A widespread missed opportunity began many years ago and continues to this day. It is still widely believed that significant nonlinearity is inescapable in a tracker – whether for dynamics with spherical coordinates or for measurements with Cartesian coordinates. The first half of that is definitely true for dynamics using the classical (range/elevation/azimuth) frame in air-to-air encounters at close range; we’ll take that issue first here.
One question that could be raised immediately might sound something line this: Since expressing dynamics in a range/elevation/azimuth frame causes so many problems (not only linearity but many more, to be discussed shortly), why even consider that as a candidate approach? Old-timers will readily recall that analog radars provided no other choice. They had range trackers, while angle tracking was done separately in outer loops with bandwidths narrow in comparison to inner stabilization loops maintained via antenna-mounted gyros. Couldn’t that still be done after digitization? Yes – in fact, it was done. In the early 1970s I reviewed a paper for IEEE showing just that. I gave it the green light because it was correct. For my own design, though, I used a Cartesian frame (publication #24, 26, 28, 30, 32, 36, 60, 61, 66, and 69). No contest.
The widely recognized nonlinear degradation of a range/elevation/azimuth representation for dynamics only begins to explain why that choice is fraught with problems. For one issue, that loop-within-a-loop situation imposed a demand on inner stabilization bandwidth; if too low it would compromise the overall operation’s stability. Alternatively that requirement could be viewed as a constraint on track loop responsiveness. Another very serious issue was the interfacing requirements; gyro and accelerometer data had to be used in that track configuration (which added another burden of time-tagging plus another degradation from time-tag imperfections). Still another limitation was inability to represent multiple track files; they aren’t all in the same direction and their Line-of-Sight rates are anything but uniform. Finally, if handoff of a track file became necessary (e.g., from a forward-looking to a side-looking sensor during fly-by), I wouldn’t want to inherit that task with (range/elevation/azimuth) dynamics at close but wildly changing distances and geometries.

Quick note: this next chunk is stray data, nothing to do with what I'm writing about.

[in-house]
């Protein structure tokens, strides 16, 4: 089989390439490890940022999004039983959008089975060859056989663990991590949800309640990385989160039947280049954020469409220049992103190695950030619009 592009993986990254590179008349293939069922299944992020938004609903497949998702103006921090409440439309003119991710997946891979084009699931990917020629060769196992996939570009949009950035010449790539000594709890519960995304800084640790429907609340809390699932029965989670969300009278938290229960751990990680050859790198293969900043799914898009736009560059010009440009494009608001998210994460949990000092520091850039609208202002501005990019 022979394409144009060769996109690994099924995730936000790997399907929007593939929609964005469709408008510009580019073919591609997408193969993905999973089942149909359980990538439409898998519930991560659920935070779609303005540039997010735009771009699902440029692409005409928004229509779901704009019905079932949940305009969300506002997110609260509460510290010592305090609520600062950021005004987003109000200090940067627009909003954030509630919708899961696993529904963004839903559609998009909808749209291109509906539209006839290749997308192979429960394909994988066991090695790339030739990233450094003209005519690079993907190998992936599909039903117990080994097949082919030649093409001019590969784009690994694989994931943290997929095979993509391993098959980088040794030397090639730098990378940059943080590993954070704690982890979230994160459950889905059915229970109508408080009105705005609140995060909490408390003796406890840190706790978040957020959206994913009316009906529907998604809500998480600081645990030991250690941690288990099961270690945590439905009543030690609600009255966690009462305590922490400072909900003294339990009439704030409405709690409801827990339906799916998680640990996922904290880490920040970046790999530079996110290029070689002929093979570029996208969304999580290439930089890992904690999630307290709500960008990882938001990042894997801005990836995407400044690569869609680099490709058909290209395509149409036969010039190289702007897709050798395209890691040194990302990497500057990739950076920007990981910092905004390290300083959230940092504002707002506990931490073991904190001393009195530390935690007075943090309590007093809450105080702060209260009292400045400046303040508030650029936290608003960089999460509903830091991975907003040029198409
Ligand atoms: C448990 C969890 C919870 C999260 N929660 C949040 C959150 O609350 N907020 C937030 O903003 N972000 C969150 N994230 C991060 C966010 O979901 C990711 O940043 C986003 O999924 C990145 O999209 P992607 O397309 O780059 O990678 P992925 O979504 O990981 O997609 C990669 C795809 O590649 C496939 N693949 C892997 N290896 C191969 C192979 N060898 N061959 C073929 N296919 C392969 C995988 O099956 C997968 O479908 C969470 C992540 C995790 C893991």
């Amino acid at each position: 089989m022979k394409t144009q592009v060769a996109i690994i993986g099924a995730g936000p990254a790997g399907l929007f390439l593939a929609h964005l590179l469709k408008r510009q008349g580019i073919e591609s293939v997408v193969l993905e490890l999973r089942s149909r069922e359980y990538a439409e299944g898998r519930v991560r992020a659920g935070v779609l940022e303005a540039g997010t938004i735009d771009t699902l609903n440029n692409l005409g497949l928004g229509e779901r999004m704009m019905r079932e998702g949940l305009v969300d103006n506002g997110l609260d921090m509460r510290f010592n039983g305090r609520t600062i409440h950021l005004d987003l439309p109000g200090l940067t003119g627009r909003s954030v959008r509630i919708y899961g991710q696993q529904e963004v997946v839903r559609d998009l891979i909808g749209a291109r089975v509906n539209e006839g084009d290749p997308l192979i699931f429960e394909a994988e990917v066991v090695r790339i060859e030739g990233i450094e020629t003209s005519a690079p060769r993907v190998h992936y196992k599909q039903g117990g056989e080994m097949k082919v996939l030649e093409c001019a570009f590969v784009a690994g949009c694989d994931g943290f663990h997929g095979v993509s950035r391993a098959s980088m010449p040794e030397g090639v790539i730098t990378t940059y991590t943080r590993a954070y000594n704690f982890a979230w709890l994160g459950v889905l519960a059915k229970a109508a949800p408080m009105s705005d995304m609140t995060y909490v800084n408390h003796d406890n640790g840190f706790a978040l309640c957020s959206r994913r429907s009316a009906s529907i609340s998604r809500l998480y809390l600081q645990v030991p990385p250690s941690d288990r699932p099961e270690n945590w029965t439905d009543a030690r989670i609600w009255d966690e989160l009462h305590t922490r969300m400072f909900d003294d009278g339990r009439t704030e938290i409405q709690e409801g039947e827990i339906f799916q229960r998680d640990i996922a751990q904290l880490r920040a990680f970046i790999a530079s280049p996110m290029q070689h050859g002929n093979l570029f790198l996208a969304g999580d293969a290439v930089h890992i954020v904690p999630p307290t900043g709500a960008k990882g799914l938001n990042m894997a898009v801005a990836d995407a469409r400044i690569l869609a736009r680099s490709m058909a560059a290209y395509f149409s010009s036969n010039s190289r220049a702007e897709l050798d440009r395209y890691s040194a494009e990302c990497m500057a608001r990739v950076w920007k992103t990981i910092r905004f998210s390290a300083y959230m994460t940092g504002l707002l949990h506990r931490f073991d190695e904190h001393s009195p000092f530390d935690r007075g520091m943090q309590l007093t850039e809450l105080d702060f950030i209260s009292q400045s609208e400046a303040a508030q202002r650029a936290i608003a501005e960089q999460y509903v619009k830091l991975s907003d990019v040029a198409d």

The item just noted brings up a favorite example raised by my coauthor of publication #24 and 32: Two aircraft approach each other on parallel tracks separated by 1000 ft. With each having constant 1000 ft/sec groundspeed, the centripetal acceleration (see Ex. 8-12c on page 295 of Integrated Aircraft Navigation) at the instant of closest approach (sidelong position) is
or about 125 g. The example is extreme but, even with more moderate encounters no range track loop can perform adequately in both responsiveness and noise rejection. The second derivative of scalar distance is very high in close range scenarios.
Now a comparison to the Cartesian frame can begin. Instantly the “problem” just shown disappears. There isn’t any acceleration at all; all Cartesian velocity components are constant. Then handoff is easy too. We’re off to an excellent start. Next: interfacing – that’s also easy – never mind the gyros and accelerometers, just adopt the INS nav frame as the Cartesian reference for tracking and use the nav computer output. Eq. (2.13) of GNSS Aided Navigation and Tracking shows that it’s just as easy to track from a maneuvering fighter jet as it is while at rest. Stabilization loop? It isn’t inside any other loop; let it have whatever bandwidth it has. Separate the stabilization offsets from tracker inputs as illustrated in Figure (9.2) of GNSS Aided Navigation and Tracking. That same “dot-off-the-crosshairs” figure, with its accompanying analysis (Section 9.2.2), readily reduces to negligible levels any measurement nonlinearities as well. Multiple targets? Again, easy – just maintain one track file for each object being tracked.
That was fast, wasn’t it?